Men continue to experience higher death rates from all leading causes of death, and die an average of four-and-a-half years younger than women, the Men's Health Forum in Ireland (MHFI) has said.
However, it is encouraging men to take ‘one small step' towards improving their health and wellbeing, as research shows that preventable risk factors account for a high proportion of male illnesses.
The issue is being highlighted as part of Men's Health Week, which runs until Father's Day (June 17). This event is celebrated in a number of countries worldwide and is coordinated in Ireland by the MHFI.
It aims to increase awareness of preventable health problems and encourage men and boys to engage in healthier lifestyles. It also focuses on the early detection and treatment of health problems.
Ireland was the first country in the world to adopt a National Men's Health Policy, however men here still experience higher death rates from all leading causes of death compared to women. This can have major consequences not only for the men involved, but also their families, friends, colleagues and the economy.
"This is a great opportunity to prompt men and boys across Ireland to look after their own health and wellbeing. I would encourage everyone to take small steps to live healthier lives and to ensure they get regular check-ups," commented the Minister for Health, Simon Harris.
A number of events will be taking place nationwide throughout Men's Health Week and these will be organised by many of the MHFI's 70 partner organisations and local groups. Issues covered during the week will include cancer, nutrition, physical activity, healthy relationships and the importance of fathers to children's outcomes.
Men's health ambassador and former GAA player, Jamesie O'Connor, said he is delighted to support this important event.
"As a teacher and a coach, I see the importance of challenging unhelpful stereotypes and supporting boys and young men to develop good habits in relation to their health early in life.
"When boys are encouraged and supported to mind their physical and mental wellbeing, it becomes normal to them throughout their lives. Parents, teachers and coaches all need to work together to set boys on the right track to good health," he commented.
Meanwhile, fellow ambassador and rugby pundit, Brent Pope, emphasised the importance of good mental health.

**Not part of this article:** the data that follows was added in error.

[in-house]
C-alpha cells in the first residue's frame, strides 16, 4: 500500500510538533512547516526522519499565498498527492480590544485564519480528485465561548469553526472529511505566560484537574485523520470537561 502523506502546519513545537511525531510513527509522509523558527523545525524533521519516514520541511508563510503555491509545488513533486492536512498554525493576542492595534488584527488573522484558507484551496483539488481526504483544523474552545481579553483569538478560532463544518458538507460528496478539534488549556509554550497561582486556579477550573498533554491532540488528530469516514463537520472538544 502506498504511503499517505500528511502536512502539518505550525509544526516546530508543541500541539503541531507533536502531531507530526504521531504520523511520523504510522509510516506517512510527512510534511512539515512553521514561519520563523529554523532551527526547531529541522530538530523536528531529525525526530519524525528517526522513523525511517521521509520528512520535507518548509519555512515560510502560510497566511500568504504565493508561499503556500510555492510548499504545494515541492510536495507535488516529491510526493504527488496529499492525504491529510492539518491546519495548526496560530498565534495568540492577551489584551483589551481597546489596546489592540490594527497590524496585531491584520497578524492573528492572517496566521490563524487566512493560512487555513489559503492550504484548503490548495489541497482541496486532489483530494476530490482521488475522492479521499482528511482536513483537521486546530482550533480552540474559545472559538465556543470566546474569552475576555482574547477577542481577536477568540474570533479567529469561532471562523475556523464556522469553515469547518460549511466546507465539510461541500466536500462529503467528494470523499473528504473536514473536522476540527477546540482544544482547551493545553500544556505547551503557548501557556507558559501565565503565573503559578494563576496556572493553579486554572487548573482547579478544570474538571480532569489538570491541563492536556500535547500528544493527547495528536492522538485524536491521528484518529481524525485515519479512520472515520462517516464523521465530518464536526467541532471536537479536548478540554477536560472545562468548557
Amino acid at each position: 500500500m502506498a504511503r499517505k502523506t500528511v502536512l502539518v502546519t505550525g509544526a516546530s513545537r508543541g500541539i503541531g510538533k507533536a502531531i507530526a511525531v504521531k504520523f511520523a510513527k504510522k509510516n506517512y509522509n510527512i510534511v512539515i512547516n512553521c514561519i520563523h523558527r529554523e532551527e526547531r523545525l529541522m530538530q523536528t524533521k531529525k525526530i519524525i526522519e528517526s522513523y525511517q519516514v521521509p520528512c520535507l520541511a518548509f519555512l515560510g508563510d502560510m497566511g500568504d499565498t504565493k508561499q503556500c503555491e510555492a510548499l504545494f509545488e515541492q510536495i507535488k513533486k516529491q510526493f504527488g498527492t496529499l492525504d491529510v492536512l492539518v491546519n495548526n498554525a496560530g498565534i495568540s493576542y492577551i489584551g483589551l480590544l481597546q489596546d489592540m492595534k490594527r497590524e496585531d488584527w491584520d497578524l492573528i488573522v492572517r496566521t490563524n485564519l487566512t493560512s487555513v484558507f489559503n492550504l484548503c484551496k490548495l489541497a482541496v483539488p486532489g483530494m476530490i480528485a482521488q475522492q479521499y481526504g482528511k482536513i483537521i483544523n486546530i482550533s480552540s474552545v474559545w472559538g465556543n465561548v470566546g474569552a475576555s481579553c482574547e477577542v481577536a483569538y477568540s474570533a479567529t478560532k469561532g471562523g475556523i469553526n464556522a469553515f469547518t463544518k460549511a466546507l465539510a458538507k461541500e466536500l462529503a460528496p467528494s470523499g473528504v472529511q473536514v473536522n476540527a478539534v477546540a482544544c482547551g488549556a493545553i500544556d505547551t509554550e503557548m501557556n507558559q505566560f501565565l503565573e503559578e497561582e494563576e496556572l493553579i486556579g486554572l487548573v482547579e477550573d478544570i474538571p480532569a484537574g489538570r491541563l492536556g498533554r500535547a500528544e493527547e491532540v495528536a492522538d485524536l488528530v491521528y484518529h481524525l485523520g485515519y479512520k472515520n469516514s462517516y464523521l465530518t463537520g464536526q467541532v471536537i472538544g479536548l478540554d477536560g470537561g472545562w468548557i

"As somebody that has suffered with severe anxiety most of my life, I want to see more men get a better understanding and awareness of their own mental health so they can live healthier lives and be able to maintain their health and wellbeing. I always felt less of a man for asking for help and I don't want others to feel that way," he said.
To support the ‘small steps' key message during Men's Health Week 2018, the MHFI has produced a free 32-page manual, entitled Challenges and Choices. It poses 10 practical challenges to men and offers them a range of simple and realistic actions to improve their health.
To date, over 100,000 hard copies of this booklet have been read by Irish men.
"Evidence clearly shows that men's health can be improved in many significant ways if men are offered positive choices, and are given the support, encouragement and opportunities to succeed. This manual provides the information and the tools, while Men's Health Week offers the opportunity and a launch pad to make a real change," commented Dr Stephanie O'Keeffe of the HSE.
She added that the HSE is working with organisations such as the Irish Men's Sheds Association, Sport Ireland and the Irish Heart Foundation, in order to ‘deliver programmes to men at community level and support other health and social services in their work targeting men'.
Men's Health Week runs from June 11-17. For more information on the event, click here
*Pictured is the Minister for Health Simon Harris and Minister for Health Promotion Catherine Byrne, along with members of the all-island Planning Group for Men's Health Week, senior staff from Healthy Ireland and the HSE's Health Promotion and Improvement Division, and Men's Health Week 2018 ambassadors, Brent Pope and Jamesie O'Connor